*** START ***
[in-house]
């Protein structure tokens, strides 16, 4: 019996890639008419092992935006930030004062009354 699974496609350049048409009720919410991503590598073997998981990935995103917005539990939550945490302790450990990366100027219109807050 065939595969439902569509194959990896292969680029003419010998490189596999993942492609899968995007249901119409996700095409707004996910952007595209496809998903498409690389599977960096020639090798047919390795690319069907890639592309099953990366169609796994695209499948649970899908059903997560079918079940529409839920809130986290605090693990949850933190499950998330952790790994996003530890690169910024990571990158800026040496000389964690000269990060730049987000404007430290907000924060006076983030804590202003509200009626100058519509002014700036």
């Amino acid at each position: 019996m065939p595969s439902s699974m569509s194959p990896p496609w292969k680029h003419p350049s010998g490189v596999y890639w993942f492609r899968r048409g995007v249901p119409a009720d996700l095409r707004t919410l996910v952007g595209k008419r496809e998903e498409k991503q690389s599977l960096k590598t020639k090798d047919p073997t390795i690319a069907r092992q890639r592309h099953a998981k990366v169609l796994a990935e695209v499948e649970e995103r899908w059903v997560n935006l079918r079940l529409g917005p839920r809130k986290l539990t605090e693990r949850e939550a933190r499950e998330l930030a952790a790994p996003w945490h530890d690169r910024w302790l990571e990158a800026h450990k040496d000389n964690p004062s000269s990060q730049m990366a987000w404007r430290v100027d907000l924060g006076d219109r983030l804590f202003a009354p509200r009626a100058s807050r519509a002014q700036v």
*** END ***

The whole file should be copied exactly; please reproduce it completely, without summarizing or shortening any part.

[in-house]
């Protein structure tokens, strides 16, 4: 019996890639008419092992935006930030004062009354 699974496609350049048409009720919410991503590598073997998981990935995103917005539990939550945490302790450990990366100027219109807050 065939595969439902569509194959990896292969680029003419010998490189596999993942492609899968995007249901119409996700095409707004996910952007595209496809998903498409690389599977960096020639090798047919390795690319069907890639592309099953990366169609796994695209499948649970899908059903997560079918079940529409839920809130986290605090693990949850933190499950998330952790790994996003530890690169910024990571990158800026040496000389964690000269990060730049987000404007430290907000924060006076983030804590202003509200009626100058519509002014700036």
């Amino acid at each position: 019996m065939p595969s439902s699974m569509s194959p990896p496609w292969k680029h003419p350049s010998g490189v596999y890639w993942f492609r899968r048409g995007v249901p119409a009720d996700l095409r707004t919410l996910v952007g595209k008419r496809e998903e498409k991503q690389s599977l960096k590598t020639k090798d047919p073997t390795i690319a069907r092992q890639r592309h099953a998981k990366v169609l796994a990935e695209v499948e649970e995103r899908w059903v997560n935006l079918r079940l529409g917005p839920r809130k986290l539990t605090e693990r949850e939550a933190r499950e998330l930030a952790a790994p996003w945490h530890d690169r910024w302790l990571e990158a800026h450990k040496d000389n964690p004062s000269s990060q730049m990366a987000w404007r430290v100027d907000l924060g006076d219109r983030l804590f202003a009354p509200r009626a100058s807050r519509a002014q700036v």